Finding the perfect place wasn’t easy this particular morning and Bounder wasn’t willing to turn around and go home.  I, however, was refusing to go any farther into the black.  I pulled him to the other side of the road in hopes of him finding the perfect spot on our way back towards the house.

Here…kitty, kitty! 

It was foggy…I was now walking on the side of the road which was completely treed…no homes, no lights.  Nothing.   I could see the light in our driveway a few hundred feet away and wished I were closer.  My eyes flickered off to my left, scanning what little I could see.  There’d been cougar sightings over the summer and I wasn’t having fun.

And that’s when I spotted it.  Ahead, about twenty feet, was a light.  Not electric, like the kind you have on your porch.  No, this was small, like a reflection…a very small reflection.  It didn’t flicker, it didn’t move.  It just…stared.

The hair on the back of my neck was standing up.  I told myself to stop scaring myself, after all, Bounder wasn’t worried.  It was probably just a reflection from some bit of light somewhere.  Unfortunately, my brain had begun to wake up and I realized that there was no light behind me, thus making this little bit of light ahead of me not a reflection.   I wanted to cross the road back to my own side, but wouldn’t you know this is where Bounder found the perfect spot?  And there’s no rushing Bounder…

So I stood there, rooted while my dog took care of his business not 20 feet from an unblinking eye that was staring straight at me.  It was across the ditch.  My mind scrambled for an explanation…reflector?  No, it wasn’t on the telephone pole, it was in the trees.  Never mind that I’d already reasoned that there was no light behind me to be shining there.  No, this was not a reflector,  but something else.  Something yellow, something ten feet in the air an in the trees…and staring at me!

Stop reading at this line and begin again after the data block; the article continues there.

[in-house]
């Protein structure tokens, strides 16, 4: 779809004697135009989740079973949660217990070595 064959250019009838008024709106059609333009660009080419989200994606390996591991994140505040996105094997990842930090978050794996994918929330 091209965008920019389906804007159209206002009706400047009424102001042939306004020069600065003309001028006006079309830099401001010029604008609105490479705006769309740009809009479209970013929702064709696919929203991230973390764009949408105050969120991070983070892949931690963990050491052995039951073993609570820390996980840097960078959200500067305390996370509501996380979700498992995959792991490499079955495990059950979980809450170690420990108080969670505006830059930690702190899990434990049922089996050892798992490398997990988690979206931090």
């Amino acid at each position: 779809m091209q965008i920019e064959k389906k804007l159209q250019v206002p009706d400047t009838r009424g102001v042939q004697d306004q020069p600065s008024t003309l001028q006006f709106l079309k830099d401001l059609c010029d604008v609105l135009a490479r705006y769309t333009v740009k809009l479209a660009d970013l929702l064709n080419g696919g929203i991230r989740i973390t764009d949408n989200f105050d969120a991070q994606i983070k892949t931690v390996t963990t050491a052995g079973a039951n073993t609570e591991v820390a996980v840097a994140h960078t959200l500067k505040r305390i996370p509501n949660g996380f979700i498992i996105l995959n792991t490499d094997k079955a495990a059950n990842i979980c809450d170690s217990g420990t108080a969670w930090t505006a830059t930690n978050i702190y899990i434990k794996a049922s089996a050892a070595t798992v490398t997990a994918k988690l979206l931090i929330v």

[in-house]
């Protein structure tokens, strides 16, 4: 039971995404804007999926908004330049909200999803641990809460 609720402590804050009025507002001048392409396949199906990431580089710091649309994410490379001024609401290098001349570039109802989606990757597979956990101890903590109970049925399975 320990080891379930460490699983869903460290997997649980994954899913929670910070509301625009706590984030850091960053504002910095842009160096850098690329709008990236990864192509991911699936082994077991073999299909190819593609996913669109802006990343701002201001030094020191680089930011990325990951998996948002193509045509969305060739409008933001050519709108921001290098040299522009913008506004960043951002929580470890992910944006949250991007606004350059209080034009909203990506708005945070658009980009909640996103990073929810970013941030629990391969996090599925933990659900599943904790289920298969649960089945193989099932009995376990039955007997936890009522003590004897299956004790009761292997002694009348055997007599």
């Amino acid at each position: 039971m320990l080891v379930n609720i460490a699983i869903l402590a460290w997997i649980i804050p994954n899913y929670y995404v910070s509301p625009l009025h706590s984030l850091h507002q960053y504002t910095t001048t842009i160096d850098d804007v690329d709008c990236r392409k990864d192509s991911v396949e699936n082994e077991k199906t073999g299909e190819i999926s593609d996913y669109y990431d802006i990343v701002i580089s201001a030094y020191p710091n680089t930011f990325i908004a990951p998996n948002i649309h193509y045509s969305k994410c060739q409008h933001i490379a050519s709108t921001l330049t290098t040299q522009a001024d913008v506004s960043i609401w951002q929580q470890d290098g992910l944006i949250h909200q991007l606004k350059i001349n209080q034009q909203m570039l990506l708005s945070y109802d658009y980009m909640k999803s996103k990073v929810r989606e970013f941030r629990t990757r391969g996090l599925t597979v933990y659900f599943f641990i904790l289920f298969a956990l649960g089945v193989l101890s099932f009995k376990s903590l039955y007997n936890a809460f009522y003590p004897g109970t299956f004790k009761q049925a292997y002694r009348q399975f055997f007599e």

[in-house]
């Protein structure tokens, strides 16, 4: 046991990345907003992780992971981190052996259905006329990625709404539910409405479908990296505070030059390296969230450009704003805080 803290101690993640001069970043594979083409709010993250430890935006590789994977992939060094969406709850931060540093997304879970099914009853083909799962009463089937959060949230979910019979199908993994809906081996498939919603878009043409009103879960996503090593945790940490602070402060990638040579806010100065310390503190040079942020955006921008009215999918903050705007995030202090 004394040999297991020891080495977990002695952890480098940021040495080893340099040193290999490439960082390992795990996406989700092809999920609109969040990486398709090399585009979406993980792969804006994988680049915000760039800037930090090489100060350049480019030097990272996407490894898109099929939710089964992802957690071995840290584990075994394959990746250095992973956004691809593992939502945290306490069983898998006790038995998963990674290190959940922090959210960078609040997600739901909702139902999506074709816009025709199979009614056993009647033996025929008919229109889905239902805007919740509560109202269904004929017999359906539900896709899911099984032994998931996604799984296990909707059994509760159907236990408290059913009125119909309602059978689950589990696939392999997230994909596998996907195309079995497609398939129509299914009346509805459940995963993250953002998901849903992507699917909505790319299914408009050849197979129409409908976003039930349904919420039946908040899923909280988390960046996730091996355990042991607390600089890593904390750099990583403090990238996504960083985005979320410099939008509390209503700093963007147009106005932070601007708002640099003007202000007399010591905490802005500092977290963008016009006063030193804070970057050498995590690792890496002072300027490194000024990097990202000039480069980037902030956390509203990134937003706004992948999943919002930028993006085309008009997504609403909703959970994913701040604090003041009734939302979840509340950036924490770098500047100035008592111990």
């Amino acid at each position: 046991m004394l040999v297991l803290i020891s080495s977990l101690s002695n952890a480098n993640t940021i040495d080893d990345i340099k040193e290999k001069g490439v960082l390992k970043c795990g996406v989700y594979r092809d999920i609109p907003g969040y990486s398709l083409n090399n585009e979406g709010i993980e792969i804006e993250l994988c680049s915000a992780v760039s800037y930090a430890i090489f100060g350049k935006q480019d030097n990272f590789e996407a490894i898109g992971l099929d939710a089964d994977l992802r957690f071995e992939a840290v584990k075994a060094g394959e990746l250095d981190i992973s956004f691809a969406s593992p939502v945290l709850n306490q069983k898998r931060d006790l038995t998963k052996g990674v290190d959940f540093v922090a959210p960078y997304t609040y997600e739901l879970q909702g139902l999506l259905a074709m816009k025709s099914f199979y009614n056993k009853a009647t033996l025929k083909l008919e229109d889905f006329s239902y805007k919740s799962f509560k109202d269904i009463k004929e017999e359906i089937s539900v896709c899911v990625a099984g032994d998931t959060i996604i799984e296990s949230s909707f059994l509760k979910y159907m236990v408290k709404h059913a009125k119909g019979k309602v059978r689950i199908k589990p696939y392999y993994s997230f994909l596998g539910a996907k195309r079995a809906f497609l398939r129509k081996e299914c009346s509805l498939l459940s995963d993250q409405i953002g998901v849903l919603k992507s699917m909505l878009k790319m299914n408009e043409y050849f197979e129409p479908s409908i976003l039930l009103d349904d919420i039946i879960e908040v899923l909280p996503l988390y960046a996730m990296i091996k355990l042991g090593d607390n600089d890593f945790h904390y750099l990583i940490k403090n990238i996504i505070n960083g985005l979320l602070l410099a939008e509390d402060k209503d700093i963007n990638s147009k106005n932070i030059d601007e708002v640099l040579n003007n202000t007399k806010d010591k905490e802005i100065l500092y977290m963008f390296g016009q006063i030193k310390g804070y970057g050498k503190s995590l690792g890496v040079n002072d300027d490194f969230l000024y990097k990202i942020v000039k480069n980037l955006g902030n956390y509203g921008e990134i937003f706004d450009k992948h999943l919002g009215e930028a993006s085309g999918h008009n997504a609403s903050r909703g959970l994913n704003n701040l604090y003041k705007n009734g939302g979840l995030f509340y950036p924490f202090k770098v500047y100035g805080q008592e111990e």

Bounder at this point had finished.  He wasn’t at all alarmed by the golden eye, but I have him the biggest yank on his collar that he’d even felt as I bolted across the road and into my driveway.  I don’t think I’ve ever moved so fast, either before or since!  Bounder bounded alongside me and together we flew into the house, out of breath but safe from whatever had been lurking out in the trees.

Later in the day I returned to the place that had been the source of my terror, hoping to find some reasonable explanation…but there was none to be found.  Whatever it had been, it most definitely was not a reflection.  No, the only reasonable explanation was no explanation at all…something had been watching me from the woods, something with one golden, glowing eye about ten feet high…and the branches of the trees were too small to support an owl or raccoon…


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I don’t think I’d like to get a photo as good as this.  Mostly because it would mean people were losing everything.  Plus it would be hot, and I don’t do hot.

I was visiting Strawberry Lane (aka Simply Marvelous) and she’d posted these most incredible photographs.  Can you feel the heat?  Smell the smoke?  Frightening.